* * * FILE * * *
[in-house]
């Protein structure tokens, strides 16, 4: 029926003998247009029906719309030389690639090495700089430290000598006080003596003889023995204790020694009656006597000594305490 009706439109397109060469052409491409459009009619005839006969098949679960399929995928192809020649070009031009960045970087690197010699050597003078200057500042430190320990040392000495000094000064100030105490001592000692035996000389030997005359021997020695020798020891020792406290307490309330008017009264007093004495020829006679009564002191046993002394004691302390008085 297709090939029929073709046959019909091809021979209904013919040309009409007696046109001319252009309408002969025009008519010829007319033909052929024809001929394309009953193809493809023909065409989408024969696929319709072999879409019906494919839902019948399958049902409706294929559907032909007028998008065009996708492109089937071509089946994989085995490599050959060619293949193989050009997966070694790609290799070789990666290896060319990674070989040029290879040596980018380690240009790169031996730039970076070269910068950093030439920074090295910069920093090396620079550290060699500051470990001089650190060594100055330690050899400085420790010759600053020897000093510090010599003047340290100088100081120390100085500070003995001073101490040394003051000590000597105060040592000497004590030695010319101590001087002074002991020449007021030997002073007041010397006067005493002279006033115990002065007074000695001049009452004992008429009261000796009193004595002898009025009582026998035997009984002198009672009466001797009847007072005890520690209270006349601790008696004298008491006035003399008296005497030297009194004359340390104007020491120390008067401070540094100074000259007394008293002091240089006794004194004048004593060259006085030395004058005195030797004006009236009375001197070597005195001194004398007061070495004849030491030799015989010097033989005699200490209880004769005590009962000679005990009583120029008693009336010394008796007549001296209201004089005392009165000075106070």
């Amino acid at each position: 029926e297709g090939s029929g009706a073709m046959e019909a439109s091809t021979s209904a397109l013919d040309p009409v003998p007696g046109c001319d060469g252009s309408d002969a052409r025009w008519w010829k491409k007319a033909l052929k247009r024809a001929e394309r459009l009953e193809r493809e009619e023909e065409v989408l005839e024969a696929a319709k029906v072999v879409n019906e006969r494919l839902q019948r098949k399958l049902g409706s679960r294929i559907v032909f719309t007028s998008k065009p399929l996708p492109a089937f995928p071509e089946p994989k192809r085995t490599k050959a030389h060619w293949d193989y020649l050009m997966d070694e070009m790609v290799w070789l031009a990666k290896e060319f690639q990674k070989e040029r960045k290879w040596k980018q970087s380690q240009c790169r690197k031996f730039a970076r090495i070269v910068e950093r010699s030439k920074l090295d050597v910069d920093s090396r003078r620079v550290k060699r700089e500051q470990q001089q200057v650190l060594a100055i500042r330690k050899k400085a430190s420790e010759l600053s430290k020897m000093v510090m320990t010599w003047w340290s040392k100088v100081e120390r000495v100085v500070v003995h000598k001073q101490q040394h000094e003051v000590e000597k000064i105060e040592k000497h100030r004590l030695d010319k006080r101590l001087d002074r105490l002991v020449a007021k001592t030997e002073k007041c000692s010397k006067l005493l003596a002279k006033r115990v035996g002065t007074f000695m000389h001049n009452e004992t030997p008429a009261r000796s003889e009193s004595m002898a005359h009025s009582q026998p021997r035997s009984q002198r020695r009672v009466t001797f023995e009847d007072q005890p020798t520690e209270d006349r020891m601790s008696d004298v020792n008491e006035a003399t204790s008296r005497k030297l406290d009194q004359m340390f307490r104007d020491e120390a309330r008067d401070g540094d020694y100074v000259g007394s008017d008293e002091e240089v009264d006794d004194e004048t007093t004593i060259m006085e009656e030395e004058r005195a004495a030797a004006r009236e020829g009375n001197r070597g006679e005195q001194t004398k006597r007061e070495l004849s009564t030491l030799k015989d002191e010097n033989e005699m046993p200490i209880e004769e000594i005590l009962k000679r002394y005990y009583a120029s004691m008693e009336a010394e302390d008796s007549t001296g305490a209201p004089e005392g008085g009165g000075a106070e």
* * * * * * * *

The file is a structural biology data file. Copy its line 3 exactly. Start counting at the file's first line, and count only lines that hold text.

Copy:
């Amino acid at each position: 029926e297709g090939s029929g009706a073709m046959e019909a439109s091809t021979s209904a397109l013919d040309p009409v003998p007696g046109c001319d060469g252009s309408d002969a052409r025009w008519w010829k491409k007319a033909l052929k247009r024809a001929e394309r459009l009953e193809r493809e009619e023909e065409v989408l005839e024969a696929a319709k029906v072999v879409n019906e006969r494919l839902q019948r098949k399958l049902g409706s679960r294929i559907v032909f719309t007028s998008k065009p399929l996708p492109a089937f995928p071509e089946p994989k192809r085995t490599k050959a030389h060619w293949d193989y020649l050009m997966d070694e070009m790609v290799w070789l031009a990666k290896e060319f690639q990674k070989e040029r960045k290879w040596k980018q970087s380690q240009c790169r690197k031996f730039a970076r090495i070269v910068e950093r010699s030439k920074l090295d050597v910069d920093s090396r003078r620079v550290k060699r700089e500051q470990q001089q200057v650190l060594a100055i500042r330690k050899k400085a430190s420790e010759l600053s430290k020897m000093v510090m320990t010599w003047w340290s040392k100088v100081e120390r000495v100085v500070v003995h000598k001073q101490q040394h000094e003051v000590e000597k000064i105060e040592k000497h100030r004590l030695d010319k006080r101590l001087d002074r105490l002991v020449a007021k001592t030997e002073k007041c000692s010397k006067l005493l003596a002279k006033r115990v035996g002065t007074f000695m000389h001049n009452e004992t030997p008429a009261r000796s003889e009193s004595m002898a005359h009025s009582q026998p021997r035997s009984q002198r020695r009672v009466t001797f023995e009847d007072q005890p020798t520690e209270d006349r020891m601790s008696d004298v020792n008491e006035a003399t204790s008296r005497k030297l406290d009194q004359m340390f307490r104007d020491e120390a309330r008067d401070g540094d020694y100074v000259g007394s008017d008293e002091e240089v009264d006794d004194e004048t007093t004593i060259m006085e009656e030395e004058r005195a004495a030797a004006r009236e020829g009375n001197r070597g006679e005195q001194t004398k006597r007061e070495l004849s009564t030491l030799k015989d002191e010097n033989e005699m046993p200490i209880e004769e000594i005590l009962k000679r002394y005990y009583a120029s004691m008693e009336a010394e302390d008796s007549t001296g305490a209201p004089e005392g008085g009165g000075a106070e």